The document "Hough, A. F. and Forbes, R. D. 1943. The Ecology and Silvics of Forest in the High Plateaus of Pennsylvania, Ecological Monographs, Vol. 13, No. 3, July 1943" describes a 536 year old hemlock apparently located near the creek bottom of East Tionesta Creek. It does not mention any older hemlocks being located. I can email you a copy of the report if you are interested. (2.16 MB).
I have the 1977 report: "Bjorkbom, John C., and Larson, Rodney G. 1977. The Tionesta Scenic and Research Natural Areas, Forest Service General technical Report NE-031, Upper Darby, PA: U. S. Department of Agriculture, Forest Service, Northeastern Forest Experimental Station. 24 p." http://www.treesearch.fs.fed.us/pubs/4015
It likewise does not mention the older tree from the report you mention.
Charlie Cogsbill mentions a number of older hemlock trees in this discussion from our website: http://www.nativetreesociety.org/specie ... ck_age.htm
The Hough reference is this article: "Hough, A. F. 1960. Silvical characteristics of eastern hemlock (Tsuga canadensis). Res. Pap. NE-132. U.S. Department of Agriculture, Forest Service, Northeastern Forest Experiment Station. 23 p. http://www.treesearch.fs.fed.us/pubs/13718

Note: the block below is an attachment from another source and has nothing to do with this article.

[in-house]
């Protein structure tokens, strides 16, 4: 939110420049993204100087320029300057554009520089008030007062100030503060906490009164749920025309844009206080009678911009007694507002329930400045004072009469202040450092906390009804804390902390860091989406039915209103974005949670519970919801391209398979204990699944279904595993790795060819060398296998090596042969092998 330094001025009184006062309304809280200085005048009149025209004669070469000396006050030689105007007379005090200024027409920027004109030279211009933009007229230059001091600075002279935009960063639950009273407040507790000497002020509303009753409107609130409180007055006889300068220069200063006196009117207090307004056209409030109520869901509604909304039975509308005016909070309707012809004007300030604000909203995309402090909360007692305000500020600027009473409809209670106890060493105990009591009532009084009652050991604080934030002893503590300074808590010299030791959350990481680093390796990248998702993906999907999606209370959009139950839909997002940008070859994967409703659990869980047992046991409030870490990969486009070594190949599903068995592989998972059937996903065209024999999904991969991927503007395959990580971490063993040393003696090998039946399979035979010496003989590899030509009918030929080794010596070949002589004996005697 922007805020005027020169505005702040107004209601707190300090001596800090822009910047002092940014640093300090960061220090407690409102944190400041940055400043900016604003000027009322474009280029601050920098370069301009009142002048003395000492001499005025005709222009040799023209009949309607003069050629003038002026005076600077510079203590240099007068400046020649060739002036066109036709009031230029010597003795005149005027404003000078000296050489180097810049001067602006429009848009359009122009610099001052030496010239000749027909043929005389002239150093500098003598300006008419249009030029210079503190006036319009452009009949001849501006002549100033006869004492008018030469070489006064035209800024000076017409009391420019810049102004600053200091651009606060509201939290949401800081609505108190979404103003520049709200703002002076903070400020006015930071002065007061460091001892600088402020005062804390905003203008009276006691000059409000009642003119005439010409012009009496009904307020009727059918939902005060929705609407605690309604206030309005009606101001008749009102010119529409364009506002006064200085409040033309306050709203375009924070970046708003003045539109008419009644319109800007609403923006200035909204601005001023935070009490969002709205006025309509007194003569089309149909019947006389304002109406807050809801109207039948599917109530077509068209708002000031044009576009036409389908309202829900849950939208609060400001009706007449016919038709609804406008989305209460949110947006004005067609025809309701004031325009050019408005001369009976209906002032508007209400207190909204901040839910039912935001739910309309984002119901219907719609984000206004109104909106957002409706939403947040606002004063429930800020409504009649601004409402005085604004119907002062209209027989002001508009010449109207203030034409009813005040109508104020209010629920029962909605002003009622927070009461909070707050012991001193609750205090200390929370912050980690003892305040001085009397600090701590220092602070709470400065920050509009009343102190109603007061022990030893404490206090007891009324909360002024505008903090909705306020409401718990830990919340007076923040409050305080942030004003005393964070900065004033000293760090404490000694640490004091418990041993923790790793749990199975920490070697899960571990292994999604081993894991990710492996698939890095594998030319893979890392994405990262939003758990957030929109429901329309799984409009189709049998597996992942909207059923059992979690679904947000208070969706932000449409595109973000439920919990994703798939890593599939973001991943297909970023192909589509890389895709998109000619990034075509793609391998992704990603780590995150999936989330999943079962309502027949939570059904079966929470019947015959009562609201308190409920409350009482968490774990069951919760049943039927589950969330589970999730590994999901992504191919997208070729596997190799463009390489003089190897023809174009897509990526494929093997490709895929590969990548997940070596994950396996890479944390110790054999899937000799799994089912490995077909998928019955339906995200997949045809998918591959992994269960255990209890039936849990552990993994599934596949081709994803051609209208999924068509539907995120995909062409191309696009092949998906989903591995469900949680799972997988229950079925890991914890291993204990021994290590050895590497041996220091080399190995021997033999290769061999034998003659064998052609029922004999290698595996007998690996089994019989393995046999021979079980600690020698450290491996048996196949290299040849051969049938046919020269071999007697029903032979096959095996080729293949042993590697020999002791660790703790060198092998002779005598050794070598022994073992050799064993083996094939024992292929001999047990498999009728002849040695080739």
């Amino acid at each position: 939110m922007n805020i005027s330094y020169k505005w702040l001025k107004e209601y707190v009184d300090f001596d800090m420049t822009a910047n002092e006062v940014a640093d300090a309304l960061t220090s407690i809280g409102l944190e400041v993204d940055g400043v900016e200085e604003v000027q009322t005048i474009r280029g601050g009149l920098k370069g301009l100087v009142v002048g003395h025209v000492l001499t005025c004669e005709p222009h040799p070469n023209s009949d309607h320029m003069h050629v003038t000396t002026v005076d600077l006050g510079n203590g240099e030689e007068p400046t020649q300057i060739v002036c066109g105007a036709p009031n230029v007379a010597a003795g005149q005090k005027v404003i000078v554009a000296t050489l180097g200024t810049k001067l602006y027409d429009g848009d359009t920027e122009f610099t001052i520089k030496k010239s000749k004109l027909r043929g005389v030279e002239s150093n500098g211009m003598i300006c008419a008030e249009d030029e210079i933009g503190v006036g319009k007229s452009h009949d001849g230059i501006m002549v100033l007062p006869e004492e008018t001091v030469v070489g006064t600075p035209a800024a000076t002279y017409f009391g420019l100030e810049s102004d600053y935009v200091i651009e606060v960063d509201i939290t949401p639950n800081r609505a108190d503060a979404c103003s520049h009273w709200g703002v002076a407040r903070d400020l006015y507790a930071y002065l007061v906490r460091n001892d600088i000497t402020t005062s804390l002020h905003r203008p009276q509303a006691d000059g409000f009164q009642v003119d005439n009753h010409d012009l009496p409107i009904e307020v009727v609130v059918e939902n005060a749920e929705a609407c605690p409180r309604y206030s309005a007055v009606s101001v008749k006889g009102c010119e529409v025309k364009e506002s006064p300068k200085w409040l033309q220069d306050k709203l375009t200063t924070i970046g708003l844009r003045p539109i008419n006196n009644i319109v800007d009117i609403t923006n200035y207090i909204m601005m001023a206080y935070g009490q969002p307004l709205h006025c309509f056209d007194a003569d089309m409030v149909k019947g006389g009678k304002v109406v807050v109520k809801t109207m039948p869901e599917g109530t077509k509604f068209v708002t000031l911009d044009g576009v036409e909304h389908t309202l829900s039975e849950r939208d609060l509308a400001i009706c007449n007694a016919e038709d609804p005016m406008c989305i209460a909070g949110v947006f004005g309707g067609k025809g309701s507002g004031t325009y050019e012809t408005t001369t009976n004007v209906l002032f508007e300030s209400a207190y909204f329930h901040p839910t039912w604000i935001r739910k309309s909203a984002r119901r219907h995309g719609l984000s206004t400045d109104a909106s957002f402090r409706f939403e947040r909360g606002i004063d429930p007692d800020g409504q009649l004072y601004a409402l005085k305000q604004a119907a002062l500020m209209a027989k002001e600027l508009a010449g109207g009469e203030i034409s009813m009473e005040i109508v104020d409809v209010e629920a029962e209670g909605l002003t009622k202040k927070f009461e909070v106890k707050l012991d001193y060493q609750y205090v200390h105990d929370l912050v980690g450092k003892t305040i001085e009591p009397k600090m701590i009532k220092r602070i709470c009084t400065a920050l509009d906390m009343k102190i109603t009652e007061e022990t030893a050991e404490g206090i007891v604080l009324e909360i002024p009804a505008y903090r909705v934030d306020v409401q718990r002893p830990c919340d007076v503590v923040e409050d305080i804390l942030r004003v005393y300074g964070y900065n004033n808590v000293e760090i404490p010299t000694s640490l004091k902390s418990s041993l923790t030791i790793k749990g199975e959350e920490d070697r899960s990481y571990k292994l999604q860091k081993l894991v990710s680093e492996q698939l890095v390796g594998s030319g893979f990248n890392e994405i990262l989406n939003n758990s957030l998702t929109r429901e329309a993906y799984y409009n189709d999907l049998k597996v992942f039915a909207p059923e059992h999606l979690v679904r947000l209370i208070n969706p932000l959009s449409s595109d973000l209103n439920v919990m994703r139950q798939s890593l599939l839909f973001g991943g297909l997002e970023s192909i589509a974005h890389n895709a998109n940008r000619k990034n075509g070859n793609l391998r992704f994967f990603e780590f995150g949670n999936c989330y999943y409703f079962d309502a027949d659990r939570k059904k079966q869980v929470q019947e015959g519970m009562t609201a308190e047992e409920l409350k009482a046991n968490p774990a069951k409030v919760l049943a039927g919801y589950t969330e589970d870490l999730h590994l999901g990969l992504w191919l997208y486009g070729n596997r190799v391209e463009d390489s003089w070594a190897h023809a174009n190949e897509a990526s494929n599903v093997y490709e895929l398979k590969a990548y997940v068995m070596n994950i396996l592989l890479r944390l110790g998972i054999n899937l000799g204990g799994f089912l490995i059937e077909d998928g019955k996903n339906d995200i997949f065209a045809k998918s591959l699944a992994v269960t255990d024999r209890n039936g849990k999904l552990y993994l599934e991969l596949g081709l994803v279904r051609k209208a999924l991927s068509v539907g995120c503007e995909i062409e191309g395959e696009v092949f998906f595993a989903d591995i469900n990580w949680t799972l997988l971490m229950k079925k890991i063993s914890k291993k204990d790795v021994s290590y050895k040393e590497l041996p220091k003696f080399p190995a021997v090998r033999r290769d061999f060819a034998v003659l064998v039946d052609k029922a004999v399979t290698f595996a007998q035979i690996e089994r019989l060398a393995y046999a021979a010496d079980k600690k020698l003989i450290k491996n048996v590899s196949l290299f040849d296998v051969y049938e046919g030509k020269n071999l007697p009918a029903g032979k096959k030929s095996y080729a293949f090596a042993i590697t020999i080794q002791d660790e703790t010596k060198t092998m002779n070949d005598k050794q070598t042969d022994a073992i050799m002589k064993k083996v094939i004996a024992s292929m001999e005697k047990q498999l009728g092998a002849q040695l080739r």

At maturity, hemlock may reach large size and great age. The record for age is 988 years; for d.b.h., 84 inches; and for total height, 160 feet ( 23 , 53 ).3 ,7 These trees were in original old-growth stands.
The first reference cited by Hough 1960 is Frothingham, E. H. 1915. The eastern hemlock. U.S. Dept. Agr. Bul. 152. 43 pp., illus http://www.archive.org/stream/bulletino ... t_djvu.txt
but it does not give really old tree ages in the text. The second reference is Morey, H. F. 1936. Age-size relationship of Hearts Content, a virgin forest in northwestern Pennsylvania. Ecology 17: 251-257. I don't have a copy of that article.
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